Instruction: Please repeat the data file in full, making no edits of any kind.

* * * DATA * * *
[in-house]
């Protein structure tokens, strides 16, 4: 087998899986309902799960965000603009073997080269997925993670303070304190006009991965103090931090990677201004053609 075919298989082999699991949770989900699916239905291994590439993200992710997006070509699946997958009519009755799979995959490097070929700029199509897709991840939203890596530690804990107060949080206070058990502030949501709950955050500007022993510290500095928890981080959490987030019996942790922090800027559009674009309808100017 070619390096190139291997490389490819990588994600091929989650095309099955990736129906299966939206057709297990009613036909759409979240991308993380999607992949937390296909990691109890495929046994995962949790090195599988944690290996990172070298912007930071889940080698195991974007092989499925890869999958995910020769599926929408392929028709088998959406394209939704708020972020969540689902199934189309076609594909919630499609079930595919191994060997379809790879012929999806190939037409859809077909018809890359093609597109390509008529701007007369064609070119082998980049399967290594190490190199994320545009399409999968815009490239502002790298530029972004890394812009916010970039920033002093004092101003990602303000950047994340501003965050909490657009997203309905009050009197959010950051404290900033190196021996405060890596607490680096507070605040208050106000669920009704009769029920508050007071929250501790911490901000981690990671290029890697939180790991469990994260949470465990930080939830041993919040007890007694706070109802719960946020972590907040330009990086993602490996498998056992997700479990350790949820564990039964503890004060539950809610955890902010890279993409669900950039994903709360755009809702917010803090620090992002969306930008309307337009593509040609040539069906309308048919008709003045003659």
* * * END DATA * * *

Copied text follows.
[in-house]
């Protein structure tokens, strides 16, 4: 087998899986309902799960965000603009073997080269997925993670303070304190006009991965103090931090990677201004053609 075919298989082999699991949770989900699916239905291994590439993200992710997006070509699946997958009519009755799979995959490097070929700029199509897709991840939203890596530690804990107060949080206070058990502030949501709950955050500007022993510290500095928890981080959490987030019996942790922090800027559009674009309808100017 070619390096190139291997490389490819990588994600091929989650095309099955990736129906299966939206057709297990009613036909759409979240991308993380999607992949937390296909990691109890495929046994995962949790090195599988944690290996990172070298912007930071889940080698195991974007092989499925890869999958995910020769599926929408392929028709088998959406394209939704708020972020969540689902199934189309076609594909919630499609079930595919191994060997379809790879012929999806190939037409859809077909018809890359093609597109390509008529701007007369064609070119082998980049399967290594190490190199994320545009399409999968815009490239502002790298530029972004890394812009916010970039920033002093004092101003990602303000950047994340501003965050909490657009997203309905009050009197959010950051404290900033190196021996405060890596607490680096507070605040208050106000669920009704009769029920508050007071929250501790911490901000981690990671290029890697939180790991469990994260949470465990930080939830041993919040007890007694706070109802719960946020972590907040330009990086993602490996498998056992997700479990350790949820564990039964503890004060539950809610955890902010890279993409669900950039994903709360755009809702917010803090620090992002969306930008309307337009593509040609040539069906309308048919008709003045003659």